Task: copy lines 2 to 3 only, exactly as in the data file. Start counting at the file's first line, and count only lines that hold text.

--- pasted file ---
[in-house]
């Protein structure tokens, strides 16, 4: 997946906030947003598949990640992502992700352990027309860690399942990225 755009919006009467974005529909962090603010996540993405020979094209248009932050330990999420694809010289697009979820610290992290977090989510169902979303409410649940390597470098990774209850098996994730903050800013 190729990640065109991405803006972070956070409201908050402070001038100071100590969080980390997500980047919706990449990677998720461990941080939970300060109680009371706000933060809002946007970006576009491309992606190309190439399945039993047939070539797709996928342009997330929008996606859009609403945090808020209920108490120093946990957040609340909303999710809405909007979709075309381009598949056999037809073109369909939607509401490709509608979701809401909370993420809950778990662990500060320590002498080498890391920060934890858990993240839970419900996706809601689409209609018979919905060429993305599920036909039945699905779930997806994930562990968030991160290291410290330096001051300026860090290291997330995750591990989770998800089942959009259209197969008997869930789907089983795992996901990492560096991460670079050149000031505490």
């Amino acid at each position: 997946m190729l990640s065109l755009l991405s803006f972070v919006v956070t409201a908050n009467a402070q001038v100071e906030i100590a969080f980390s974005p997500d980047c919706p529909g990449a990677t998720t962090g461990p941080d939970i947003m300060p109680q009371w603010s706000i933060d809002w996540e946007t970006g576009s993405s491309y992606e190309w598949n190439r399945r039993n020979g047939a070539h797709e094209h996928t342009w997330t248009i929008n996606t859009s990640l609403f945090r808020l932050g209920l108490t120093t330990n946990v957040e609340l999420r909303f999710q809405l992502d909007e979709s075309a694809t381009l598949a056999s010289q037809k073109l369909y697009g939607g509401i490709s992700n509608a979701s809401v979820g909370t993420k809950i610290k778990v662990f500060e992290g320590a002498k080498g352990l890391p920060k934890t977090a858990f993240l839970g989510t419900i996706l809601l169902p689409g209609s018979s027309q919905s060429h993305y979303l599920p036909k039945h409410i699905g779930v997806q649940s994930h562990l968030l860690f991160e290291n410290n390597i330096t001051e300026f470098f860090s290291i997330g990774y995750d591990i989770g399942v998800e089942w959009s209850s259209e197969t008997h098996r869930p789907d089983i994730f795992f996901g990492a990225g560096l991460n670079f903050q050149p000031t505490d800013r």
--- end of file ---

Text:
């Protein structure tokens, strides 16, 4: 997946906030947003598949990640992502992700352990027309860690399942990225 755009919006009467974005529909962090603010996540993405020979094209248009932050330990999420694809010289697009979820610290992290977090989510169902979303409410649940390597470098990774209850098996994730903050800013 190729990640065109991405803006972070956070409201908050402070001038100071100590969080980390997500980047919706990449990677998720461990941080939970300060109680009371706000933060809002946007970006576009491309992606190309190439399945039993047939070539797709996928342009997330929008996606859009609403945090808020209920108490120093946990957040609340909303999710809405909007979709075309381009598949056999037809073109369909939607509401490709509608979701809401909370993420809950778990662990500060320590002498080498890391920060934890858990993240839970419900996706809601689409209609018979919905060429993305599920036909039945699905779930997806994930562990968030991160290291410290330096001051300026860090290291997330995750591990989770998800089942959009259209197969008997869930789907089983795992996901990492560096991460670079050149000031505490």
């Amino acid at each position: 997946m190729l990640s065109l755009l991405s803006f972070v919006v956070t409201a908050n009467a402070q001038v100071e906030i100590a969080f980390s974005p997500d980047c919706p529909g990449a990677t998720t962090g461990p941080d939970i947003m300060p109680q009371w603010s706000i933060d809002w996540e946007t970006g576009s993405s491309y992606e190309w598949n190439r399945r039993n020979g047939a070539h797709e094209h996928t342009w997330t248009i929008n996606t859009s990640l609403f945090r808020l932050g209920l108490t120093t330990n946990v957040e609340l999420r909303f999710q809405l992502d909007e979709s075309a694809t381009l598949a056999s010289q037809k073109l369909y697009g939607g509401i490709s992700n509608a979701s809401v979820g909370t993420k809950i610290k778990v662990f500060e992290g320590a002498k080498g352990l890391p920060k934890t977090a858990f993240l839970g989510t419900i996706l809601l169902p689409g209609s018979s027309q919905s060429h993305y979303l599920p036909k039945h409410i699905g779930v997806q649940s994930h562990l968030l860690f991160e290291n410290n390597i330096t001051e300026f470098f860090s290291i997330g990774y995750d591990i989770g399942v998800e089942w959009s209850s259209e197969t008997h098996r869930p789907d089983i994730f795992f996901g990492a990225g560096l991460n670079f903050q050149p000031t505490d800013r």